How to Choose a Frame

Many people don’t put a lot of thought into the frame for their picture. Very often, they’ve paid a photographer a substantial fee for the photograph, and then decide to cut costs by sticking the picture into an inexpensive frame from a discount store. This may save money initially, but within a few years, they’ll most likely need restoration services for that photograph because of displaying it in a cheap, poorly-made frame.

What’s the difference? Simple: the discount frame is made as cheaply as possible by companies who skimp on materials and labor. Unless you’ve worked in the stock area of a discount store, you’d probably be shocked at how many of these frames don’t even survive shipping.

What about frames found at specialty shops or craft stores? They’re certainly more expensive, but the quality isn’t appreciably better.

How can you tell if a frame is made well or not?

Look at the glass.

Are there flaws such as lines, bubbles, or chips? Is the price tag stuck to the glass so effectively that you’ll never be able to get the stickiness off? Is it UV protective? Is it even real glass? Plexiglass is fine if you have concerns about breakage, but I’ve seen frames that had nothing more than the equivalent of a plastic report cover in place of real glass.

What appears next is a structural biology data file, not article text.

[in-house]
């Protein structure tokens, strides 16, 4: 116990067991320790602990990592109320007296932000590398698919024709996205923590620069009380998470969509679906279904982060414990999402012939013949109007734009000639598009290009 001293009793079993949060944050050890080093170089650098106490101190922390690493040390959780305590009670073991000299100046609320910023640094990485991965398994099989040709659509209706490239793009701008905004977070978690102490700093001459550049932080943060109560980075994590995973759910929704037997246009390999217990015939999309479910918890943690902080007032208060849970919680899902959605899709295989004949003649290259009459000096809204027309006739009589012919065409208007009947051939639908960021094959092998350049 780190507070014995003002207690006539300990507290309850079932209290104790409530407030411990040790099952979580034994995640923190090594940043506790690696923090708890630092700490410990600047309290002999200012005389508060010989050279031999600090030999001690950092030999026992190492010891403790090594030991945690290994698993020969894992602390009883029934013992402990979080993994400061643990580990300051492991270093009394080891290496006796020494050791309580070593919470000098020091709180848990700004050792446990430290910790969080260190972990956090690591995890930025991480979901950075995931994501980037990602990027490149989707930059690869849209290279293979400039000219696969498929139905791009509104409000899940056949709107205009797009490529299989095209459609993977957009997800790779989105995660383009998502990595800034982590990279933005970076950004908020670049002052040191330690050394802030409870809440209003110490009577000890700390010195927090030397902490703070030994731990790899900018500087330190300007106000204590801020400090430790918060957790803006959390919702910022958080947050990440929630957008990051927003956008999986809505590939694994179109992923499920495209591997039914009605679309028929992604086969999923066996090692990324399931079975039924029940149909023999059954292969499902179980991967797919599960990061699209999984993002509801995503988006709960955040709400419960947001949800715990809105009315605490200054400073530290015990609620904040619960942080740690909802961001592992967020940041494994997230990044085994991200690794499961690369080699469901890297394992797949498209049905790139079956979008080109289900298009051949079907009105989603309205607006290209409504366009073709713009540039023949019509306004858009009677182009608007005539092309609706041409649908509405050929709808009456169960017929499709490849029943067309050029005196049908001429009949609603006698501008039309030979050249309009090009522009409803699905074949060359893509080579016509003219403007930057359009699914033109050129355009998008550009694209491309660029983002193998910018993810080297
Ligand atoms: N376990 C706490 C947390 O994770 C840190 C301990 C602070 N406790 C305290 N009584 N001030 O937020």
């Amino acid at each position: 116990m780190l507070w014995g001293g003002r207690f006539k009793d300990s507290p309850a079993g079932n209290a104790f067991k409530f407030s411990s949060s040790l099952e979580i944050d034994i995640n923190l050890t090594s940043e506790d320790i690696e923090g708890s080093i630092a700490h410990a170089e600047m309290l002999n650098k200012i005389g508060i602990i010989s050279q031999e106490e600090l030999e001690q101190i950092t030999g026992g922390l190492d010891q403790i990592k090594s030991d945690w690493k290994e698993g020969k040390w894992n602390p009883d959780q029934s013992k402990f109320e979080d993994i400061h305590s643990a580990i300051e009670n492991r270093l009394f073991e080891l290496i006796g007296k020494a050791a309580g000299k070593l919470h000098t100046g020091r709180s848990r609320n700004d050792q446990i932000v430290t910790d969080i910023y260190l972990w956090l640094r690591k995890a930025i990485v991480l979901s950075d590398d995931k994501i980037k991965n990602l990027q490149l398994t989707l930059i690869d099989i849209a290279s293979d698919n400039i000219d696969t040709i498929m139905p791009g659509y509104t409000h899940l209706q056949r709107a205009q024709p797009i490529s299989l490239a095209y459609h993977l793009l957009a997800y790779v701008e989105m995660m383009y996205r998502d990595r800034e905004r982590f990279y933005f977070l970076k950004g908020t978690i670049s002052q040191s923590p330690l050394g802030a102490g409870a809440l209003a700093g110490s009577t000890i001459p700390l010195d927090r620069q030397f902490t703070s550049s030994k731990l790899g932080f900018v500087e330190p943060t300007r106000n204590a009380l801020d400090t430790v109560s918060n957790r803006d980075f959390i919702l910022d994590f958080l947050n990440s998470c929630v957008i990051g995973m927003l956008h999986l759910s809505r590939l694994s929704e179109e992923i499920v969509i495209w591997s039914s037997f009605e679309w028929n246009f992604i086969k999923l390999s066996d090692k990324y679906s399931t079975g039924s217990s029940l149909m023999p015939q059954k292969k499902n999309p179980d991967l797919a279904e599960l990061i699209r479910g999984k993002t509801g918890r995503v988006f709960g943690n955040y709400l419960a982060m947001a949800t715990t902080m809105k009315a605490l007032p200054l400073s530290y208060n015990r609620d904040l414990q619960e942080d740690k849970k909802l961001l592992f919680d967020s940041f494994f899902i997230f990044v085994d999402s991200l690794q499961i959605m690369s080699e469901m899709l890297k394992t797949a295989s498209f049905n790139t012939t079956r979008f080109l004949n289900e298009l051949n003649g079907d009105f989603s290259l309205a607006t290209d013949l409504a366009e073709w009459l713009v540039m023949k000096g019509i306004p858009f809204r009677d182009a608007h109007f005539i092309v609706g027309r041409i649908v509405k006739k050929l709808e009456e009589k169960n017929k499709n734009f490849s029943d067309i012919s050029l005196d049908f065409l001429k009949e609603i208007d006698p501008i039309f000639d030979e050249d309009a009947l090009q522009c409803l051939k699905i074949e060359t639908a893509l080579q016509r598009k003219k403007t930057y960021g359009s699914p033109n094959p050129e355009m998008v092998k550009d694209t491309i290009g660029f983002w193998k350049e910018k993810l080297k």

Look at the corners.

Do the corners line up perfectly? If you’re looking at a wooden frame, when you turn it over and look at the back, what’s holding the corners together? If you see staples, have they lost chunks of wood in the process of stapling the corners? Is there a gap between the pieces of wood? If glue has been used, has the excess been wiped away or are there drops or smears? Are there chips and dings on the corners?

Look at the frame itself.

Are there dings and scratches? If it appears to be wood or gold leaf, does it still look like wood or gold leaf when you turn it over? Does the “wood” or “gold leaf” dent if you press into it on the back with a fingernail? This often indicates that the frame is actually made of compressed cardboard covered in wood or gold patterned paper.

The best option is to take your photograph or print to a reputable custom frame shop, preferably a locally-owned independent shop. Yes, it may be more expensive, but a frame that you purchase there is generally more durable, made from materials of a higher quality, and assembled on-site by professionals who practice greater attention to detail. It’s an investment that will protect your picture and save you money in the long run.